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Eight Isolates of Didymella bryoniae from Geographically Diverse Areas Exhibit Variation in Virulence but No Isolate by Cultivar Interaction on Cucumis sativus . P. C. St.Amand, Former Graduate Research Assistant; Department of Horticultural Science, Box 7609, North Carolina State University, Raleigh 27695-7609. T. C. Wehner, Professor, Department of Horticultural Science, Box 7609, North Carolina State University, Raleigh 27695-7609. PLANT DIS. 79:1136. Accepted for publication 4 August 1995. Copyright 1995 The American Phytopathological Society. DOI: 10.1094/PD-79-1136.

Eight isolates of Didymella bryoniae from geographically diverse areas were tested for differences in virulence on nine genotypes of cucumber (Cucumis sativus) in two greenhouse experiments. Cucumber genotypes tested represent the range of resistance currently available. Isolates were collected in Arizona, California, The Netherlands, North Carolina, South Carolina, Sweden, and Wisconsin. The original host for one isolate was unknown, six were from cucumber, and one from muskmelon (C. melo). No significant isolate by cultivar interaction was detected in either experiment. Ranks of isolates were usually consistent across cultivars and experiments, and ranks of cultivars were usually consistent across isolates and experiments. Thus, resistance in cucumber to D. bryoniae appears to be nonspecific in nature. Single degree of freedom contrasts showed that the two foreign isolates (from The Netherlands and Sweden) were significantly more virulent than the U.S. isolates. Regression analysis indicated that the variance among cultivar ratings was not significantly correlated with mean isolate rating and that the variance among isolate ratings was not correlated with mean cultivar rating, indicating that an additive model of host-pathogen interaction may control resistance. The finding that resistance to D. bryoniae in cucumber is nonspecific suggests that breeders can use a single virulent isolate of D. bryoniae to screen for resistance.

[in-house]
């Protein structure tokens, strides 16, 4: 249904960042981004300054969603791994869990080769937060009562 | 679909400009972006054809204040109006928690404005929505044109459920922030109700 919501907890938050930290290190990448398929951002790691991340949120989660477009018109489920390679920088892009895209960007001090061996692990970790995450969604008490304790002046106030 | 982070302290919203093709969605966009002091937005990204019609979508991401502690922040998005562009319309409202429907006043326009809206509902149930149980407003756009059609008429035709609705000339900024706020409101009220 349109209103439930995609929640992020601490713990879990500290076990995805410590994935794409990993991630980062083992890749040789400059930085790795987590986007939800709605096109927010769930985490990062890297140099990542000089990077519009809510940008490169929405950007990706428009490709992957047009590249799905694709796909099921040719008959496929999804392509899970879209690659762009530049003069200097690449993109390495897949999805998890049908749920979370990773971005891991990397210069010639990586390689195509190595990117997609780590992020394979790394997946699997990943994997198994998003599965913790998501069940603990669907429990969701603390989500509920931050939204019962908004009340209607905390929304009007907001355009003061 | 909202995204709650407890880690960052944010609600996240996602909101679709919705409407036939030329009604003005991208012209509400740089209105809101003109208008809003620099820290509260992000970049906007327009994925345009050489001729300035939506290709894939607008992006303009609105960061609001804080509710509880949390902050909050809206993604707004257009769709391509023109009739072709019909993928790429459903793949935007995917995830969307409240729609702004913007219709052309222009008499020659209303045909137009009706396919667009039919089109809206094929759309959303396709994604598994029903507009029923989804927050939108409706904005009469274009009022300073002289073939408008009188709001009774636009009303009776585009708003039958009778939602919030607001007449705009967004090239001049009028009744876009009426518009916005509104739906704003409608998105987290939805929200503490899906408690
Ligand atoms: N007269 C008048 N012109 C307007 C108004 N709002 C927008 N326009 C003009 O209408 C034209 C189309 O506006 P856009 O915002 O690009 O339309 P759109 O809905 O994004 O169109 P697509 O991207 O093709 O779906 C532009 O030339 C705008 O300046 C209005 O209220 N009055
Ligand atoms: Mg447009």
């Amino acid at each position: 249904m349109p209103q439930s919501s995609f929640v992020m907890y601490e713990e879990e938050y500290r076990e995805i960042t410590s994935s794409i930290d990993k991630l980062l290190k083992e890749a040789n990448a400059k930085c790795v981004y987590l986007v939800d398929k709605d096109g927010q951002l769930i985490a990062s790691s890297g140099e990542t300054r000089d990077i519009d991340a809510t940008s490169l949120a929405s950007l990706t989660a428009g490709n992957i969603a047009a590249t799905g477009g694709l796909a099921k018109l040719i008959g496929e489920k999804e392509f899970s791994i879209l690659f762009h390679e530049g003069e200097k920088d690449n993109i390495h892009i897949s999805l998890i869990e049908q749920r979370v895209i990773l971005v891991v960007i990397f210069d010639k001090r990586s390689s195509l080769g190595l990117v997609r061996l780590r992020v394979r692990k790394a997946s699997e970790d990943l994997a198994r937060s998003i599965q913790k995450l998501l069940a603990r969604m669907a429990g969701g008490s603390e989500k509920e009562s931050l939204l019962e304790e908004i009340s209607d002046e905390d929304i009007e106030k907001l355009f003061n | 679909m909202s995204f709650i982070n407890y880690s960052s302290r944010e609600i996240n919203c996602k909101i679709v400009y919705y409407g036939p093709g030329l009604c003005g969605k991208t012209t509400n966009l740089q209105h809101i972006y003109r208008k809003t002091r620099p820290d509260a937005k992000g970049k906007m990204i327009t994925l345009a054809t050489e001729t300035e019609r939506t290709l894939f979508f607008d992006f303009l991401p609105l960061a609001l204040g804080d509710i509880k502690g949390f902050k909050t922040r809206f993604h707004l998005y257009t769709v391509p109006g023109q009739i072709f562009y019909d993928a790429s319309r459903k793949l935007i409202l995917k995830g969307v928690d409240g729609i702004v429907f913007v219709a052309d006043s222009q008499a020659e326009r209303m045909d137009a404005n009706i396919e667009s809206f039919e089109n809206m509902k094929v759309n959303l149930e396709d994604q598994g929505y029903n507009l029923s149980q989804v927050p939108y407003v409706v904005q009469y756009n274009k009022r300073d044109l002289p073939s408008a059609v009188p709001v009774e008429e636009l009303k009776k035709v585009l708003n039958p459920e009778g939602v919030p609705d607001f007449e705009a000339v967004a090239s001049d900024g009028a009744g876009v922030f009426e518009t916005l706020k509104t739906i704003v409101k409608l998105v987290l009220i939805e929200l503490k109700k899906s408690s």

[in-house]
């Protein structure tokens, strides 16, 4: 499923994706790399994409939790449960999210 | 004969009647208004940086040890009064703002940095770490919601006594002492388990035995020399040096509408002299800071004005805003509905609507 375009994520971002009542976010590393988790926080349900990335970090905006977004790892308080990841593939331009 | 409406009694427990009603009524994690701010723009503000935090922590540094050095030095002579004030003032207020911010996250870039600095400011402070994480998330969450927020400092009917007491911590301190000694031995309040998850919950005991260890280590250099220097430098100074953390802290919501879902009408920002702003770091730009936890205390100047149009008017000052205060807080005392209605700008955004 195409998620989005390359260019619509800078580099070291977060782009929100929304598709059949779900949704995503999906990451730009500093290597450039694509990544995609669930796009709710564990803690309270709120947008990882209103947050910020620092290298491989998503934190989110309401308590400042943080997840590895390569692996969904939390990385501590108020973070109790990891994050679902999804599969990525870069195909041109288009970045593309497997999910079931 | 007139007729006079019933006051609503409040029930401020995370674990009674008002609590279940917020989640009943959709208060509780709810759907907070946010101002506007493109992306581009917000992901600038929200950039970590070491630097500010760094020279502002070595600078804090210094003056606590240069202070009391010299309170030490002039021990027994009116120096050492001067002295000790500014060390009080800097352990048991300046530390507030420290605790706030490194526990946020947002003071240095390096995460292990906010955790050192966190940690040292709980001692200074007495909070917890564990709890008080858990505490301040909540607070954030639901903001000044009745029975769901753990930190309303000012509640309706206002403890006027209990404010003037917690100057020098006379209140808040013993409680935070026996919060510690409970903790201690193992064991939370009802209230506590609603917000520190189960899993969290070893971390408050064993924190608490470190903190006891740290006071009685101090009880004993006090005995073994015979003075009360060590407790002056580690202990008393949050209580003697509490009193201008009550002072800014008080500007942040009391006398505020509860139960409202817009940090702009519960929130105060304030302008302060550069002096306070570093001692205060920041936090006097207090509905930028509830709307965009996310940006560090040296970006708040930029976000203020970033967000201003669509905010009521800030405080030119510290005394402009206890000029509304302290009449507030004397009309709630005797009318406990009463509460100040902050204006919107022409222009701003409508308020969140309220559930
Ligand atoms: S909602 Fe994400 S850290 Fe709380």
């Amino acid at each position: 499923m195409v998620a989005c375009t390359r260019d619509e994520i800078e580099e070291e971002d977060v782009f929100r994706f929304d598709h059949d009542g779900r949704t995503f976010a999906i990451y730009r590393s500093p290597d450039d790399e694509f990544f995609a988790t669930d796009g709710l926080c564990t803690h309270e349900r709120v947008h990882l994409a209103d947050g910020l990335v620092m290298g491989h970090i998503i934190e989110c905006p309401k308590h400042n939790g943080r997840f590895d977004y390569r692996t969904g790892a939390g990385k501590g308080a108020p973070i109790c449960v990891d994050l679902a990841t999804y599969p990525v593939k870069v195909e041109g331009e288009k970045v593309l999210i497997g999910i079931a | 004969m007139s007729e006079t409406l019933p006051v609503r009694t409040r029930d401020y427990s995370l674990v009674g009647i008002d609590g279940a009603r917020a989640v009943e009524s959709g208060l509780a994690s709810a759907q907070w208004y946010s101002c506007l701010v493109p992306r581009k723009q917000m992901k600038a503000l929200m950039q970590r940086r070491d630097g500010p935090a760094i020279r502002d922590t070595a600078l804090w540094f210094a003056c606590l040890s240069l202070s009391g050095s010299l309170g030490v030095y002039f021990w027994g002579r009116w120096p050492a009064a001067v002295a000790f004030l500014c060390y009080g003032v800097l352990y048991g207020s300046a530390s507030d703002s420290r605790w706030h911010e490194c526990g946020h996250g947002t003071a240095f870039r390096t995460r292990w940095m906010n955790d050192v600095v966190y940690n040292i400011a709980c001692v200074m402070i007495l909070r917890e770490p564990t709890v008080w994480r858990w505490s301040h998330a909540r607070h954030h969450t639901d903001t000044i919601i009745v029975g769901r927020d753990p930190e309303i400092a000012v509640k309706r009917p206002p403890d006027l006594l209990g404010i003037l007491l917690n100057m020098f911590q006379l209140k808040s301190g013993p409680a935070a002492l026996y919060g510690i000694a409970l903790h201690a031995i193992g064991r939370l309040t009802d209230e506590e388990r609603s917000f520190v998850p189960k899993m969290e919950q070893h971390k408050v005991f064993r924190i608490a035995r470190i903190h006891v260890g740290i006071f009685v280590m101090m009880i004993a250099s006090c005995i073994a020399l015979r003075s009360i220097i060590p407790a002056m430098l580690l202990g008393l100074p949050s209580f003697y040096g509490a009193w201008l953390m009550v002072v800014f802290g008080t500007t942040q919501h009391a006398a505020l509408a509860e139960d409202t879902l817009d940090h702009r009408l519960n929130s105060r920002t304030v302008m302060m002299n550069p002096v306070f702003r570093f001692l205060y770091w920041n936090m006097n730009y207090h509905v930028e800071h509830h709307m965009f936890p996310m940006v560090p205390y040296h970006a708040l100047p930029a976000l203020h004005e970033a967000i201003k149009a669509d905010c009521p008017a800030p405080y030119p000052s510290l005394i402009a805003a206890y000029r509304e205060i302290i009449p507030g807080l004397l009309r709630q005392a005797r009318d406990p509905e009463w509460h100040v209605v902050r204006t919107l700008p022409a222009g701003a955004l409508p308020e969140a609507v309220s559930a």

Keyword(s): Cucurbitaceae, gummy stem blight